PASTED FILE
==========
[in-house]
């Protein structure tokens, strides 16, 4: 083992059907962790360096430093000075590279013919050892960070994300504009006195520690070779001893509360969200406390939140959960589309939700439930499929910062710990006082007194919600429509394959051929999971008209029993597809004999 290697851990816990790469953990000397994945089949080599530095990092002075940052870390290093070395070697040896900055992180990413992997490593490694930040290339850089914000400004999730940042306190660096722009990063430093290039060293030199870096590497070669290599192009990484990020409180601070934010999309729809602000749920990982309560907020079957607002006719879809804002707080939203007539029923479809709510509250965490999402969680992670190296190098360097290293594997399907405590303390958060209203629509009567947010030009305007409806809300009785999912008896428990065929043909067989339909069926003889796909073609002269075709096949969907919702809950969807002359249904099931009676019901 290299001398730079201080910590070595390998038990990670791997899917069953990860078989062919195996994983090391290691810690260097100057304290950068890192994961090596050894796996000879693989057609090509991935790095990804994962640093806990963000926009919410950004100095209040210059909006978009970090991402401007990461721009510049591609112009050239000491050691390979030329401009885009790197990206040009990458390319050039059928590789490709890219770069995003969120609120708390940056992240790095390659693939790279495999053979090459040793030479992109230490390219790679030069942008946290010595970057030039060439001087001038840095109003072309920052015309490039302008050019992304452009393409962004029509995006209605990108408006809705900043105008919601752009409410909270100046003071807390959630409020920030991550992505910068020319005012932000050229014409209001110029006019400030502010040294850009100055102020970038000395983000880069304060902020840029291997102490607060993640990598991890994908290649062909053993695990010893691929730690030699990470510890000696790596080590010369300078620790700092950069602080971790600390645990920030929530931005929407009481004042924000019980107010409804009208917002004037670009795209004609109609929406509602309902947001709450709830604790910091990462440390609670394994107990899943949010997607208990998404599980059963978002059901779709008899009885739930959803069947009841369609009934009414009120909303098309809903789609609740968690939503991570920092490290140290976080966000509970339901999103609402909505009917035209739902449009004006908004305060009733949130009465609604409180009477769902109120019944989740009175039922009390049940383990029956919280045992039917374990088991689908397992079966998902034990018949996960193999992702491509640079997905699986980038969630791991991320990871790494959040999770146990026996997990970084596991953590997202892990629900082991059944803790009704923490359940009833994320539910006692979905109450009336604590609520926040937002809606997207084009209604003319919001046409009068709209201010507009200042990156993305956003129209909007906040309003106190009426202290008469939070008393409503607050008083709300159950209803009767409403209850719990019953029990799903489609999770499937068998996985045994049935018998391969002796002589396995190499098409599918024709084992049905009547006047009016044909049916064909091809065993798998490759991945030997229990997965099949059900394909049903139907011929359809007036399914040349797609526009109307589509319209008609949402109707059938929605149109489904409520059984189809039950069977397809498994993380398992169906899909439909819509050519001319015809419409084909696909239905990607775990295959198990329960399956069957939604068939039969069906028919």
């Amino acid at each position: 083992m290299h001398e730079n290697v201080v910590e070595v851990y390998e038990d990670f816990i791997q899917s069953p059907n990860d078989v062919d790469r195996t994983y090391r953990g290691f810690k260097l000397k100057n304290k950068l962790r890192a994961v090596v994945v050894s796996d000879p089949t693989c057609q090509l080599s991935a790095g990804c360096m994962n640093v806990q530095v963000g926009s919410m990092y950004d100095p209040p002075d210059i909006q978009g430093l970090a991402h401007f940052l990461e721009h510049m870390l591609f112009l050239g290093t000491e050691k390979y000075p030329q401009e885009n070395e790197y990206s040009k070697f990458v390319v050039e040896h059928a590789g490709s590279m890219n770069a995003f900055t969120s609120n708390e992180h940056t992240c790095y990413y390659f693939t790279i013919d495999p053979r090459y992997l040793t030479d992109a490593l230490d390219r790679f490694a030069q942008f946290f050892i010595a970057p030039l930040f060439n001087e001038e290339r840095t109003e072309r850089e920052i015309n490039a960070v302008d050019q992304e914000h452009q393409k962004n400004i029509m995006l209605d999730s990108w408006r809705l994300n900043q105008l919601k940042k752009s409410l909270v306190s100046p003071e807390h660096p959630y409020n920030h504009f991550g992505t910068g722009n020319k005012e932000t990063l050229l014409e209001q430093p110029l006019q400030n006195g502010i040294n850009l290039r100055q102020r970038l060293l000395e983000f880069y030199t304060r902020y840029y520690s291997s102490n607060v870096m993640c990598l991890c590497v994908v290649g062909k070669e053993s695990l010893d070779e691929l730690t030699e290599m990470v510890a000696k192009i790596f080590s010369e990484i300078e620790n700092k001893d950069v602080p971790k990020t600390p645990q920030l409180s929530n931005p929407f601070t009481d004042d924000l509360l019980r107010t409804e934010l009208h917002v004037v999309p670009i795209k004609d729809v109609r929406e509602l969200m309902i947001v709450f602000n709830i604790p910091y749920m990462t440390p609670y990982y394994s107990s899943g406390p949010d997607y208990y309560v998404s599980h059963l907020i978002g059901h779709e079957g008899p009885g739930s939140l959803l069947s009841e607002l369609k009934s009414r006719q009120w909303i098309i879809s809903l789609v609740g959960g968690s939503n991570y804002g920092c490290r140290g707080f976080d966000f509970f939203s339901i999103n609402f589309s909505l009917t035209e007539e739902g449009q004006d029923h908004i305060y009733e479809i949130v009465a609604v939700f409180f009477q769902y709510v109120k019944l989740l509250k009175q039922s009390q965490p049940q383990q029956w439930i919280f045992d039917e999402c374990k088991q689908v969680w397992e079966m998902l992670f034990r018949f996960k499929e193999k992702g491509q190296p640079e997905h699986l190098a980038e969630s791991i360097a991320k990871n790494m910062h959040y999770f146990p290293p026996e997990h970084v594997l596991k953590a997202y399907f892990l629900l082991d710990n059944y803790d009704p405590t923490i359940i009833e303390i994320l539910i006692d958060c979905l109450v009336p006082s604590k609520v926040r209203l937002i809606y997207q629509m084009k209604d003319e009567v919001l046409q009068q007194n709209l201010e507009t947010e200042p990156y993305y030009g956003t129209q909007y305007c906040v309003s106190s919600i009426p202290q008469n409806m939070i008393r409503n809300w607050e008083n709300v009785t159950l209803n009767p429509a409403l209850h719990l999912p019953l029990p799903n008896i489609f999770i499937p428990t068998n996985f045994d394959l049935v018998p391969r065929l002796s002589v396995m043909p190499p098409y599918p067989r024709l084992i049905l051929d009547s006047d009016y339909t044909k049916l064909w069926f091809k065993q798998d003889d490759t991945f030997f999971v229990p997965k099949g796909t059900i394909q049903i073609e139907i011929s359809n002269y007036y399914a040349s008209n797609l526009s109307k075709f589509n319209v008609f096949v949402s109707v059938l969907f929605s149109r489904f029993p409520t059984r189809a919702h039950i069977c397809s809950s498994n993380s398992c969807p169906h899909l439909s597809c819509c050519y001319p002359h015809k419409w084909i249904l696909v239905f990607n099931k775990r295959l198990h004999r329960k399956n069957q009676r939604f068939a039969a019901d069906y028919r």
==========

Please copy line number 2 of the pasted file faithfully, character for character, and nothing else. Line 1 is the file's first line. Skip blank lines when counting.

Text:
């Protein structure tokens, strides 16, 4: 083992059907962790360096430093000075590279013919050892960070994300504009006195520690070779001893509360969200406390939140959960589309939700439930499929910062710990006082007194919600429509394959051929999971008209029993597809004999 290697851990816990790469953990000397994945089949080599530095990092002075940052870390290093070395070697040896900055992180990413992997490593490694930040290339850089914000400004999730940042306190660096722009990063430093290039060293030199870096590497070669290599192009990484990020409180601070934010999309729809602000749920990982309560907020079957607002006719879809804002707080939203007539029923479809709510509250965490999402969680992670190296190098360097290293594997399907405590303390958060209203629509009567947010030009305007409806809300009785999912008896428990065929043909067989339909069926003889796909073609002269075709096949969907919702809950969807002359249904099931009676019901 290299001398730079201080910590070595390998038990990670791997899917069953990860078989062919195996994983090391290691810690260097100057304290950068890192994961090596050894796996000879693989057609090509991935790095990804994962640093806990963000926009919410950004100095209040210059909006978009970090991402401007990461721009510049591609112009050239000491050691390979030329401009885009790197990206040009990458390319050039059928590789490709890219770069995003969120609120708390940056992240790095390659693939790279495999053979090459040793030479992109230490390219790679030069942008946290010595970057030039060439001087001038840095109003072309920052015309490039302008050019992304452009393409962004029509995006209605990108408006809705900043105008919601752009409410909270100046003071807390959630409020920030991550992505910068020319005012932000050229014409209001110029006019400030502010040294850009100055102020970038000395983000880069304060902020840029291997102490607060993640990598991890994908290649062909053993695990010893691929730690030699990470510890000696790596080590010369300078620790700092950069602080971790600390645990920030929530931005929407009481004042924000019980107010409804009208917002004037670009795209004609109609929406509602309902947001709450709830604790910091990462440390609670394994107990899943949010997607208990998404599980059963978002059901779709008899009885739930959803069947009841369609009934009414009120909303098309809903789609609740968690939503991570920092490290140290976080966000509970339901999103609402909505009917035209739902449009004006908004305060009733949130009465609604409180009477769902109120019944989740009175039922009390049940383990029956919280045992039917374990088991689908397992079966998902034990018949996960193999992702491509640079997905699986980038969630791991991320990871790494959040999770146990026996997990970084596991953590997202892990629900082991059944803790009704923490359940009833994320539910006692979905109450009336604590609520926040937002809606997207084009209604003319919001046409009068709209201010507009200042990156993305956003129209909007906040309003106190009426202290008469939070008393409503607050008083709300159950209803009767409403209850719990019953029990799903489609999770499937068998996985045994049935018998391969002796002589396995190499098409599918024709084992049905009547006047009016044909049916064909091809065993798998490759991945030997229990997965099949059900394909049903139907011929359809007036399914040349797609526009109307589509319209008609949402109707059938929605149109489904409520059984189809039950069977397809498994993380398992169906899909439909819509050519001319015809419409084909696909239905990607775990295959198990329960399956069957939604068939039969069906028919």